Sheridan, Voltaire, Wordsworth: New Anecdotes about Longwindedness (Post No.2971)


Franklin D Roosevelt’s  Picture

Compiled by London swaminathan

Date:14 July 2016

Post No. 2971

Time uploaded in London :– 9-15 AM

( Thanks for the Pictures)




(for old articles go to OR


I have already published Londgwindedness anecdotes and More Londgwindedness anecdotes. This is the third one.


When President Franklin D Roosevelt was a young lawyer just getting started in New York he was retained to handle a difficult civil case. The opposing lawyer was a very effective jury pleader and completely outshone his youthful rival in the argument to the jury. However, he made one fatal mistake; he orated for several hours.


As he thundered on Roosevelt noticed that the jury was not paying much attention. So, playing a hunch when his turn came, he rose and said,

“Gentlemen you have heard the evidence . You also have listened to my distinguished colleague, a brilliant orator. If you believe him, and disbelieve the evidence you will have to decide in his favour. That is all I have to say”.


The jury was out only five minutes and brought in a verdict for Roosevelt’s client.





Speaking of a lawyer Lincoln said, “He can compress the most words into the smallest ideas better than any man I have ever met”.




Picture of Sheridan


“Oh, it was a mistake, said Sheridan, I meant voluminous.”




picture of Voltaire

When Diderot came visit Voltaire he spoke so much and at great length that Voltaire couldn’t get a word in. When Diderot left, Voltaire chirped, “That man is a great wit, but nature has denied him one great gift –that of dialogue”.



William Wordsworth

Elizabe Barret, meeting Wordsworth for the first time, wrote ironically, “He was very kind to me and let me hear his conversation.”



They tell the story of Wilton Lackaye who was scheduled to speak late on the programme at a banquet at which all the speakers had been brutally long winded.


The chairman introduced Lackaye, saying, “Wilton Lackaye, the famous actor, will now give you his address”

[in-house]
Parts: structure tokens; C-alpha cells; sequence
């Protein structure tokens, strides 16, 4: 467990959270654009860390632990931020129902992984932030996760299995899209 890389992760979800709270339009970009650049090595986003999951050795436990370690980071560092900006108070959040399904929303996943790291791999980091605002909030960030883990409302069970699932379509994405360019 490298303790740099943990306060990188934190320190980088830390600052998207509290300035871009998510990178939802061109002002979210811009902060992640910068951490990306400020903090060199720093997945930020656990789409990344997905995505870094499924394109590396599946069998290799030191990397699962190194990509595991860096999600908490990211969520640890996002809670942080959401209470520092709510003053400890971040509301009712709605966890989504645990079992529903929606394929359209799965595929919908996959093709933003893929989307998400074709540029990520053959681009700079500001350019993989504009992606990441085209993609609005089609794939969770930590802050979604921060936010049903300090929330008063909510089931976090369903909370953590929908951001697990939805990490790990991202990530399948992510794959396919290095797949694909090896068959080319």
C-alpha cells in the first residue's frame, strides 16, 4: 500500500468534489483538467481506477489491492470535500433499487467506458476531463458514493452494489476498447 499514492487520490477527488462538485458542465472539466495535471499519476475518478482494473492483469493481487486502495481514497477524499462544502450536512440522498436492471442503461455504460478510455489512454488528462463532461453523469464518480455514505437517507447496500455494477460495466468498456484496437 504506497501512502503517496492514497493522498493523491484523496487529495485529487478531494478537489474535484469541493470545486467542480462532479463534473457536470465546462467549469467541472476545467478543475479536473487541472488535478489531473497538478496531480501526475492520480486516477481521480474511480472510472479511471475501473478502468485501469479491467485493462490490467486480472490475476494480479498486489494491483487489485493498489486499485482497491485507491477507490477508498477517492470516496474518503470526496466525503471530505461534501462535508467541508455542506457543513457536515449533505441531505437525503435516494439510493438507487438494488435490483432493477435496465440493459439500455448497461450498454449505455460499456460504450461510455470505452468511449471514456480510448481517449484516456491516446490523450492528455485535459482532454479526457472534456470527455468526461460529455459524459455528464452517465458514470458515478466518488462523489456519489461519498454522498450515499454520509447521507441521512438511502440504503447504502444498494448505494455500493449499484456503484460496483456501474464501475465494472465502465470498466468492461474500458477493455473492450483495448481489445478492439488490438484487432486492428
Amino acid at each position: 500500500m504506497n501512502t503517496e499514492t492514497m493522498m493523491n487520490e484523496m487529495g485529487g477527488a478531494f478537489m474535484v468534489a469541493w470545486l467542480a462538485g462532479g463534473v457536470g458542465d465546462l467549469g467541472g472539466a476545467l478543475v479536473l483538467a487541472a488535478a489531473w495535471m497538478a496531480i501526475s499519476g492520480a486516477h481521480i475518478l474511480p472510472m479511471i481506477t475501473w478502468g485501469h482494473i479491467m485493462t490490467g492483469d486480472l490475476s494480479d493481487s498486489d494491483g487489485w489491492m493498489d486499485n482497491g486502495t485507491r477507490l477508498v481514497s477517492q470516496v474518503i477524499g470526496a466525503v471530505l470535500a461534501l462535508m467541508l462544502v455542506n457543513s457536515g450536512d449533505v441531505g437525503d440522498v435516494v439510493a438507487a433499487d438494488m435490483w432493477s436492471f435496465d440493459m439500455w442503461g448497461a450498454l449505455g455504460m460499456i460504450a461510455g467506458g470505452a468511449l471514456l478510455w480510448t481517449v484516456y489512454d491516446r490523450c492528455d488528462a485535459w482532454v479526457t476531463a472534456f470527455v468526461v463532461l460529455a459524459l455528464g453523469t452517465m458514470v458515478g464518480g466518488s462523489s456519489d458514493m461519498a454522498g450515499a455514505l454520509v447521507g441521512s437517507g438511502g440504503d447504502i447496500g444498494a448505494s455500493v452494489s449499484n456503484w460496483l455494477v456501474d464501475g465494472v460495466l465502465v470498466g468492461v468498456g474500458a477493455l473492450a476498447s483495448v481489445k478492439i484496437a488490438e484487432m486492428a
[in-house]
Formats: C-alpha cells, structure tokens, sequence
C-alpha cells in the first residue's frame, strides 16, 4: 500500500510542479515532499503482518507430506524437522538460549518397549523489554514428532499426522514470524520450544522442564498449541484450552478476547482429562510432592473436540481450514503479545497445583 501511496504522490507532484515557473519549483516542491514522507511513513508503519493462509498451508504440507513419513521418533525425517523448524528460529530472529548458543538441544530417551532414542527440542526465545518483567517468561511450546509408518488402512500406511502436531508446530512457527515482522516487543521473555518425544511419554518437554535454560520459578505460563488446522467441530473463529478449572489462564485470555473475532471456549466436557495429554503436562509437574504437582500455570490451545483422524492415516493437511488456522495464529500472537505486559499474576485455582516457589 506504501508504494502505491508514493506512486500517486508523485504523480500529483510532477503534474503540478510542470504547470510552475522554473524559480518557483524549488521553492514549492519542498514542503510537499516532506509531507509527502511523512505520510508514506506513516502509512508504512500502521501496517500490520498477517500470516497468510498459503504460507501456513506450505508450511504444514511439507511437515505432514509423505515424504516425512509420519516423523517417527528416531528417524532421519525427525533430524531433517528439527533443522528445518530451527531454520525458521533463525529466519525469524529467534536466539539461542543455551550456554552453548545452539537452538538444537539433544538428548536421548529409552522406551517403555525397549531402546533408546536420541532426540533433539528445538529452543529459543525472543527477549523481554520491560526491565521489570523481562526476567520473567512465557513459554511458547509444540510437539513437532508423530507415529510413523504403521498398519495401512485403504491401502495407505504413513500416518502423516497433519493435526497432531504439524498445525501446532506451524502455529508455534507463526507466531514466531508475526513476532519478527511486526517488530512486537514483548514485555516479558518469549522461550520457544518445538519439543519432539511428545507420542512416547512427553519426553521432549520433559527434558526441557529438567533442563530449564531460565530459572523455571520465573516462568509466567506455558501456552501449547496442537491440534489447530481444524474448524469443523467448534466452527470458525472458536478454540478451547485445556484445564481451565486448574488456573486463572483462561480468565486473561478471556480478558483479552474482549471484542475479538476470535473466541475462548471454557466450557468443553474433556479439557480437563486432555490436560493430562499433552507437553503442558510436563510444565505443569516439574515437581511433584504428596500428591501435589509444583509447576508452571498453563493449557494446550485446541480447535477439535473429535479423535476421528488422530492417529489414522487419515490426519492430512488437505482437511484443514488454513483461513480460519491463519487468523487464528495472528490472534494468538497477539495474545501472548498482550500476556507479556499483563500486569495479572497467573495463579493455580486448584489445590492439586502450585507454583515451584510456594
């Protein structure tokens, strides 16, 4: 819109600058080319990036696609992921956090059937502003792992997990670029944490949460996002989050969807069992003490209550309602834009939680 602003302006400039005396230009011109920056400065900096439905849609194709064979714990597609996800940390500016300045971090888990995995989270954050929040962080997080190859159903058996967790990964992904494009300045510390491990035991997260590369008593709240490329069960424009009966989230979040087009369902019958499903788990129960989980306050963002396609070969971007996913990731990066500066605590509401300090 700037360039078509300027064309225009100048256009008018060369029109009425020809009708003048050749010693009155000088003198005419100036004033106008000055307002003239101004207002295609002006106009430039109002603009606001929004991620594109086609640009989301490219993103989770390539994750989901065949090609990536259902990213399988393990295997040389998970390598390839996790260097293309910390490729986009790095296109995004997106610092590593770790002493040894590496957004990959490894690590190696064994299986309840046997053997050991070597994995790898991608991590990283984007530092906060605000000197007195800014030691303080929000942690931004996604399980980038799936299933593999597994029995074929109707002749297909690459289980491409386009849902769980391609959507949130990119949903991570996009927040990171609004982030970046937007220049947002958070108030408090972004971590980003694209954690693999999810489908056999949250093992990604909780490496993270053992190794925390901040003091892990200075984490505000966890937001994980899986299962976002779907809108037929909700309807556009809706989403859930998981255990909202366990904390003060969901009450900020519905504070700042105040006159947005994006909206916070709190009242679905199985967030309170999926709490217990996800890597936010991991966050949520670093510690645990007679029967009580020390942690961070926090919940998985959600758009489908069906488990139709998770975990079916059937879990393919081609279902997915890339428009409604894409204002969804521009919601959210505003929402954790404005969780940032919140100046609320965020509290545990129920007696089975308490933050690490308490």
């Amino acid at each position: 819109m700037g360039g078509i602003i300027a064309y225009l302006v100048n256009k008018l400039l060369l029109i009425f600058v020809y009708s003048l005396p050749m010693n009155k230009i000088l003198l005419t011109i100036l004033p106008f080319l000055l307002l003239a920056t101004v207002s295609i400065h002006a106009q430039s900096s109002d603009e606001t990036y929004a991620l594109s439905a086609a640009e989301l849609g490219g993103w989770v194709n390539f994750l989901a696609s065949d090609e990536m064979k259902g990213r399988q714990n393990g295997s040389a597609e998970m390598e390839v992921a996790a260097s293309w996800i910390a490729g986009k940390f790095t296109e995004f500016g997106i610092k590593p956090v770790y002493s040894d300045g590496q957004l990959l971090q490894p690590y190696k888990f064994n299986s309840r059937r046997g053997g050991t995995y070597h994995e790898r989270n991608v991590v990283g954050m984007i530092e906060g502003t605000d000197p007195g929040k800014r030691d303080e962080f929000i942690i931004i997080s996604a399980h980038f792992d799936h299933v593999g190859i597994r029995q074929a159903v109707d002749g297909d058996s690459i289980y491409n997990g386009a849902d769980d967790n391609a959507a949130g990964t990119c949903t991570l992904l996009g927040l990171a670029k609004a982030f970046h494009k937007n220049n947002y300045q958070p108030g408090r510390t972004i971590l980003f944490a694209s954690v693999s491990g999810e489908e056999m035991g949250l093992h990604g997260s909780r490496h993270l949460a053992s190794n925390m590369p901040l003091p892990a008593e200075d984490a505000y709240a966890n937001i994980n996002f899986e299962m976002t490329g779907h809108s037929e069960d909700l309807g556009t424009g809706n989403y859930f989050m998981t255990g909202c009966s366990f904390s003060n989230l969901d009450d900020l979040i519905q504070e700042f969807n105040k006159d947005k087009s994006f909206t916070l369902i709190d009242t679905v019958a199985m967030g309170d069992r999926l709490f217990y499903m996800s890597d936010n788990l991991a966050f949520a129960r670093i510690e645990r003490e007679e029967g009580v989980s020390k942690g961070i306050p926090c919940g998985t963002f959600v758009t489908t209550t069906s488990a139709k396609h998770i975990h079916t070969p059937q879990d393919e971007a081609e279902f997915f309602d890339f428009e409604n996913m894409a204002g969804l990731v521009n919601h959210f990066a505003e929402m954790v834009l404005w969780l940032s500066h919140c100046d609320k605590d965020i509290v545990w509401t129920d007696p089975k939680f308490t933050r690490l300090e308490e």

Lackaye faced the haggard audience and said,


“Mr Chairman, Ladies and Gentle en, my address is the Lambs Club, New York” .


He sat down and received a tremendous ovation.




A very pretty woman, who was tediously loquacious , complained one day to Madame de  Sevigne that she was sadly torment ted by her lovers.


“Oh, madam, said Madame de Sevigne to her, with a smile,

It is very easy to get rid of them, you have only to speak.:





A talkative lady patient came to Dr Abernathy , the eccentric English physician of another day, and talked tirelessly and tiresomely about her complaint .


“Put out your tongue, madam”, barked Dr Abernathy. The lady complied. “Now keep it there till I have done talking”.




Sheridan , the playwright , on seeing a Member of the House of Commons, who had already bored everyone with a lengthy speech , stop to drink a glass of water, rose to a point of order.

What is it? Asked the speaker


“Why I think ,sir, said Sheridan, “ that  it is out of order for a wind mill to go by water”.



Freezy, Sneezy, Breezy, Wheezy, Showery: New Names of Months!


Compiled  by London swaminathan

Date: 17th September 2015

Post No: 2167

Time uploaded in London :– 21-31

(Thanks  for the pictures) 

During the time of French Revolution, when the months in France were named Thermidor, Floreal, Nivose etc.,  — Sheridan proposed to extend the innovation to the English language, beginning with Januray, as – Freezy, Sneezy, Breezy, Wheezy, Showery, Lowery, Flowery, Bowery, Snowy, Flowy, Blowy, Glowy.”


Revolution or Revolt?

Following are some of the anecdotes on revolution:

On the afternoon of July 14, 1789, the Duc de La Rochefoucauls – Liancourt brought to King Louis XVI at Versailles the news of the capture of Bastille. The king exclaimed, “Why, this is a revolt!

“No, sire,” replied the Duke, “it is a revolution.”


Revolutionary Irishman

The character of the natural revolutionary is typified by the Irishman who was cast ashore upon a beach after a shipwreck. Weak and exhausted from his struggle with the waves, the castaway staggered along the sands until he encountered a man. “Is there a government here?” he asked next.

“Of course,” was the reply.

“Then – I am against it?”


Heads Roll! Man who made hats hates!

A man living in a village outside Paris during the Revolution met a friend frsh from the city and asked what was happening.

“It’s awful”, was the reply, “they are cutting off heads by the thousand.”

“Good Heavens! Surely not heads,” he cried.

“Why, I am a hatter!”

(Hatter= one who makes hats and sells)